In our case of the "body of Christ" for example, at least three possibilities exist. First, the genitive case can be an "objective" case, so that here Christ is an object of "body" that is meant as metaphorical organism (body as a social body). So its meaning is that it is a body (an assembly or community) belonging to Christ. 1 Cor 12:27: "You are the body of Christ" can mean, with this option, "you are members of the community which belongs to Christ." Second, the genitive case also can be understood as the "subjective" one, so that here Christ is the subject of the body; in other words, it is Christ's own body -- physical body. Third, the genitive case can be an "attributive" one, so that Christ functions as an adjective (the technical term for this is an attributive genitive; for example, "body of sin" in Rom 6 as "sinful body"). So its meaning here is Christ-like body (Christic body). I would call this kind of metaphor as a metaphor for "a way of living").

EXCURSUS: multiple uses of body
body as a temple of the holy spirit, body as holistic life union, body as person (some body), body as part of the letter, body as a group of things (a body of teachings), physical body, body as an organism (like a social body, student body), body as existence/space, and etc.

Study Questions:

  1. What is Paul's primary use of the body in 1 Corinthians 6:15-20, 11:23-26, and 12:12-27?
  2. Does Paul equate the church (ekklesia) with "the body of Christ" (soma christou) in 1 Cor? Compare with Col 1:18, 24, Eph 3:6, 5:23.
  3. What kind of relation is there between "the body of Christ" and the church in 1 Cor?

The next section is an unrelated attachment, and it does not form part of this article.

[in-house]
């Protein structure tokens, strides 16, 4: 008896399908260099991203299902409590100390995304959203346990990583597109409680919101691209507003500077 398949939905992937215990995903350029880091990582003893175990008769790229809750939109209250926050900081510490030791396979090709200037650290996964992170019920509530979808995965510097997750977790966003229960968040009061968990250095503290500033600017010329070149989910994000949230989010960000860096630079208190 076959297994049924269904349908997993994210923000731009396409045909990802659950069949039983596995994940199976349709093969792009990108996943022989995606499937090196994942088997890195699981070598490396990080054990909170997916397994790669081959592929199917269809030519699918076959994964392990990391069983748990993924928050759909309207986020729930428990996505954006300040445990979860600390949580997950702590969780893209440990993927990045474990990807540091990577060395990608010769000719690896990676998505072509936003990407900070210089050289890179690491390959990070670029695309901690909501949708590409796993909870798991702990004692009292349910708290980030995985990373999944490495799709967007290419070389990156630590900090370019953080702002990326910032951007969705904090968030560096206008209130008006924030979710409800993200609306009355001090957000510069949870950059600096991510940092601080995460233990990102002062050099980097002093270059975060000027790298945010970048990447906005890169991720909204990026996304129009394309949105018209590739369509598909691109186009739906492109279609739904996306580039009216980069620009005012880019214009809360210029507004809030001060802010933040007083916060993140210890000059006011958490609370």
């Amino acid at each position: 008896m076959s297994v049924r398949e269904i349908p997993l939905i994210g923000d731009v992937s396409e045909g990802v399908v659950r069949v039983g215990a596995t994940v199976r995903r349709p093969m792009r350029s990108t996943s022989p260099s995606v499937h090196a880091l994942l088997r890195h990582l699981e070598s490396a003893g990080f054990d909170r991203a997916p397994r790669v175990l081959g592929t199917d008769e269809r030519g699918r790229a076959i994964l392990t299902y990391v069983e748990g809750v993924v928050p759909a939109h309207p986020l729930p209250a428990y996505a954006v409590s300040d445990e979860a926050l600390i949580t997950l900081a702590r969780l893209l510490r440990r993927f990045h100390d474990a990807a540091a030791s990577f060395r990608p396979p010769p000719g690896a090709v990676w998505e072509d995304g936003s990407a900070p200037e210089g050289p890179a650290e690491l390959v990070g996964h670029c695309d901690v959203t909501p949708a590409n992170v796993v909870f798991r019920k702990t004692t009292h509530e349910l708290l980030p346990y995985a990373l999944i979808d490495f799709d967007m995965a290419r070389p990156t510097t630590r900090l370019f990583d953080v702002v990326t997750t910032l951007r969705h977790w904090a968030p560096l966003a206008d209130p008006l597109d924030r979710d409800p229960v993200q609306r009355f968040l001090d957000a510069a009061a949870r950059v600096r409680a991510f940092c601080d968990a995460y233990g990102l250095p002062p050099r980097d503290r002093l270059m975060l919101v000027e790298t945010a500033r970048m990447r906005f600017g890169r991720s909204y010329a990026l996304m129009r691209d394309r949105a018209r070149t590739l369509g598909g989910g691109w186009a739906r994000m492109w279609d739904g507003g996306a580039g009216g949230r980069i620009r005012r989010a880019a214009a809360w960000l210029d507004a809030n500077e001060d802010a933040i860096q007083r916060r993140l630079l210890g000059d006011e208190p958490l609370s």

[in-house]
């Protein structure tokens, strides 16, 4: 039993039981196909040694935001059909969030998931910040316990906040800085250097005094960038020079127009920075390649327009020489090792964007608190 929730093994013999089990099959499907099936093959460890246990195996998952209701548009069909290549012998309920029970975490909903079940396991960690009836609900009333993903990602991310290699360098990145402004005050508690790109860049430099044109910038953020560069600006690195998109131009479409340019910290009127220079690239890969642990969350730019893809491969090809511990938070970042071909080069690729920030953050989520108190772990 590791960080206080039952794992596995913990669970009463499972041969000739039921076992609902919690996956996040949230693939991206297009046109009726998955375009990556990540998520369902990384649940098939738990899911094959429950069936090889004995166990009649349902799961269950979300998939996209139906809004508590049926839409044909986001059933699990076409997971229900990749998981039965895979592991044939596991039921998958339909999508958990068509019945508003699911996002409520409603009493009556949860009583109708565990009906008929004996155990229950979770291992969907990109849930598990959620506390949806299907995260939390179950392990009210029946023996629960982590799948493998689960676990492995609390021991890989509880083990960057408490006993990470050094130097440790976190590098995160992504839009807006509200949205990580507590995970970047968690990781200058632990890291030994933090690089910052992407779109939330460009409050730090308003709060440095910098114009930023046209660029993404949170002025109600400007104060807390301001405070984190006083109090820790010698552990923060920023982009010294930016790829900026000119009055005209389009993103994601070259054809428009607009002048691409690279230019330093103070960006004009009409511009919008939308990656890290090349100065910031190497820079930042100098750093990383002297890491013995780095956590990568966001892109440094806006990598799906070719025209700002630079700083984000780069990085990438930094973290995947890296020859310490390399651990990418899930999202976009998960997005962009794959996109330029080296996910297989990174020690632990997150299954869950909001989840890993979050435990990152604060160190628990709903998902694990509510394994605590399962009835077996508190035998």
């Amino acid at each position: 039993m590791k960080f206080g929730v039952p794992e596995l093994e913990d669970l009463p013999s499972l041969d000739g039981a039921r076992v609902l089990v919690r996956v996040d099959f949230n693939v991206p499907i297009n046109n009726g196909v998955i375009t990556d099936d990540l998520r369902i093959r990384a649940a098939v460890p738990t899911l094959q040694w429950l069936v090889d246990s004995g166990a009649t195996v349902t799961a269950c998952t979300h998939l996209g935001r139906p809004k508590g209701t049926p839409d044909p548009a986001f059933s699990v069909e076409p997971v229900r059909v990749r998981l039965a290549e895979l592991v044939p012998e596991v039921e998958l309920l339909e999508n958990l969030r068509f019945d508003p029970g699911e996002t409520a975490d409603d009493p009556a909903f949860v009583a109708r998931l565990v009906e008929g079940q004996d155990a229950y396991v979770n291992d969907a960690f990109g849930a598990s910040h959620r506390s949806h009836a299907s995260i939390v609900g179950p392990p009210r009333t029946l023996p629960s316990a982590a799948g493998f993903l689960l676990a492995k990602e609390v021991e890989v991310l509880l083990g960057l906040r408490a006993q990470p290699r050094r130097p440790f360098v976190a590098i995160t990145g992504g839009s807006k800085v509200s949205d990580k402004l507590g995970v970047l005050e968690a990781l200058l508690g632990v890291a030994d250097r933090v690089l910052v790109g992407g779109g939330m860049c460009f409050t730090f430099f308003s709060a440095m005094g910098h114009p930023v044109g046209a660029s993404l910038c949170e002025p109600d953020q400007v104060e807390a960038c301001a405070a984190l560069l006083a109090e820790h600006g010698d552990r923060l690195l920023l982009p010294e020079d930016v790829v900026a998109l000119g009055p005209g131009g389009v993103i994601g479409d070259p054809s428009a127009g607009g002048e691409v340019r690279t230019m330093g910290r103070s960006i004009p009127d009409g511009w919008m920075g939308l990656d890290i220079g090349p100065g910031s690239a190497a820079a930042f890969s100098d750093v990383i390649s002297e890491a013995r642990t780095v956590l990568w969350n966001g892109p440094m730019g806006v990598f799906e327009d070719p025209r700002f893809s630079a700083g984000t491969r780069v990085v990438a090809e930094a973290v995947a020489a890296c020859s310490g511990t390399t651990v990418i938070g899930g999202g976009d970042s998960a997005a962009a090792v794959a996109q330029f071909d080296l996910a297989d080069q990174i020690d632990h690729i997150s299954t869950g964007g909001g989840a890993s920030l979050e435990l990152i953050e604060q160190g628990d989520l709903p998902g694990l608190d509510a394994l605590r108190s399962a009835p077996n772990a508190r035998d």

4. Can "the body of Christ" be reimagined as the crucified body of Christ in 1 Corinthians? If so, what is the significance of the message of Christ crucified in Corinth?
  5. Why is it important to distinguish the "body of Christ" from the "church" in Paul's letters? Let us talk about theological, pastoral implications.

For more information, please visit my web site, the book information page, reviews of the book page or my blog.

"The interpretation of the "body of Christ" in 1 Corinthians is a pressing concern in the present context of a diversified global church because its predominant interpretation as an ecclesiological organism characterized by unity and homonoia (concord) serves as a boundary marker that tends to exclude the voices of marginality and diversity. This traditional reading, while plausible, ignores a deeper, ethical meaning of "body of Christ" as Christ's body that questions an ideology of hegemonic power in both the Corinthian context and today. From the perspective of a different conception of community and of soma christou in the image of Christ crucified, this metaphor of soma christou becomes a metaphor for "living" through which the Corinthian community is expected to live as a Christic body, identifying Christ's body with the most vulnerable and broken bodies in the community and in the world -- an urgent issue for Christians in marginalized communities and today's fragmented society. Read this way, Paul's theology continues the legacy of Jesus tradition in terms of deconstruction (critique of religion and culture) and reconstruction (advocacy of the beloved community for all). Paul's theology should be reclaimed as such so that we might truly appreciate what he lived for." -- from the book info page.

Comments or mentions of Christ's Body in Corinth

Although much has been written on the Pauline notion of the "body of Christ," this contribution by Presbyterian scholar Kim offers a thoughtful and provocative insight worth considering. Kim observes that the Pauline metaphor can be interpreted as setting boundaries or differentiations between the Christian community and those outside. However, if we consider the "body of Christ" as the crucified body of Christ it can be seen as a means of dissolving boundaries and being more inclusive, particularly of those who are pushed to the margins or who suffer. Kim draws out from this key Pauline symbol the implications for the church and society today, particularly in the Gospel call for solidarity with those who are marginalized. --Donald Senior, The Bible Today, 47(2) p.141. (Mar-Apr 2009).

"Thanks also for calling attention to your book on the body of Christ in 1 Corinthians. I read the attachment that you sent, and it sounds like your interpretation and ours are very supportive of each other. I do think the body image is about inclusive egalitarianism in the new life in Christ, and not about sharp social boundaries." -- Marcus Borg (May 21, 2009).